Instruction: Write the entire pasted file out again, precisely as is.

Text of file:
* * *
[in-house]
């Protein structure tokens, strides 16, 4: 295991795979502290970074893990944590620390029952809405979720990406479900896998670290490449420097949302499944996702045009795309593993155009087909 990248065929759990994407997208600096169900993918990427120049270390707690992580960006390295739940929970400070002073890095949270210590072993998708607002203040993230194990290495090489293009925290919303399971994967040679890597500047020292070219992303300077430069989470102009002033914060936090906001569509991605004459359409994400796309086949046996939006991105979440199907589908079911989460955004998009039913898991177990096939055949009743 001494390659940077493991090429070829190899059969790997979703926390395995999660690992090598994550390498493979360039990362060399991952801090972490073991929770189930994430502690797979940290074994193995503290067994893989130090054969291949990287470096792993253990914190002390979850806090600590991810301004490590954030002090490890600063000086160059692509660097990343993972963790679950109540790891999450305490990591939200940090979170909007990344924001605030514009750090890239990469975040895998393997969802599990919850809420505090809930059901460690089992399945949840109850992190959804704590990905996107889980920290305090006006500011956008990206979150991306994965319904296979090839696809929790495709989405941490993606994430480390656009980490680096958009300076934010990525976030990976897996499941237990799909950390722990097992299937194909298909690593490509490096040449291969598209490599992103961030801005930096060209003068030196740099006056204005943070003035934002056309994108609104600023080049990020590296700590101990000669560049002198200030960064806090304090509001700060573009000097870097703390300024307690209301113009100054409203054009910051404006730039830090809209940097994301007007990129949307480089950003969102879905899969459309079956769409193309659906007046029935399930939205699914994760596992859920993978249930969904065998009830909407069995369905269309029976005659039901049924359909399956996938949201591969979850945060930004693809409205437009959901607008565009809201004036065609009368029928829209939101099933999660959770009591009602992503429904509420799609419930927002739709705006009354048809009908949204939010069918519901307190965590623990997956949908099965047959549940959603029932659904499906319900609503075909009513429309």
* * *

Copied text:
[in-house]
């Protein structure tokens, strides 16, 4: 295991795979502290970074893990944590620390029952809405979720990406479900896998670290490449420097949302499944996702045009795309593993155009087909 990248065929759990994407997208600096169900993918990427120049270390707690992580960006390295739940929970400070002073890095949270210590072993998708607002203040993230194990290495090489293009925290919303399971994967040679890597500047020292070219992303300077430069989470102009002033914060936090906001569509991605004459359409994400796309086949046996939006991105979440199907589908079911989460955004998009039913898991177990096939055949009743 001494390659940077493991090429070829190899059969790997979703926390395995999660690992090598994550390498493979360039990362060399991952801090972490073991929770189930994430502690797979940290074994193995503290067994893989130090054969291949990287470096792993253990914190002390979850806090600590991810301004490590954030002090490890600063000086160059692509660097990343993972963790679950109540790891999450305490990591939200940090979170909007990344924001605030514009750090890239990469975040895998393997969802599990919850809420505090809930059901460690089992399945949840109850992190959804704590990905996107889980920290305090006006500011956008990206979150991306994965319904296979090839696809929790495709989405941490993606994430480390656009980490680096958009300076934010990525976030990976897996499941237990799909950390722990097992299937194909298909690593490509490096040449291969598209490599992103961030801005930096060209003068030196740099006056204005943070003035934002056309994108609104600023080049990020590296700590101990000669560049002198200030960064806090304090509001700060573009000097870097703390300024307690209301113009100054409203054009910051404006730039830090809209940097994301007007990129949307480089950003969102879905899969459309079956769409193309659906007046029935399930939205699914994760596992859920993978249930969904065998009830909407069995369905269309029976005659039901049924359909399956996938949201591969979850945060930004693809409205437009959901607008565009809201004036065609009368029928829209939101099933999660959770009591009602992503429904509420799609419930927002739709705006009354048809009908949204939010069918519901307190965590623990997956949908099965047959549940959603029932659904499906319900609503075909009513429309």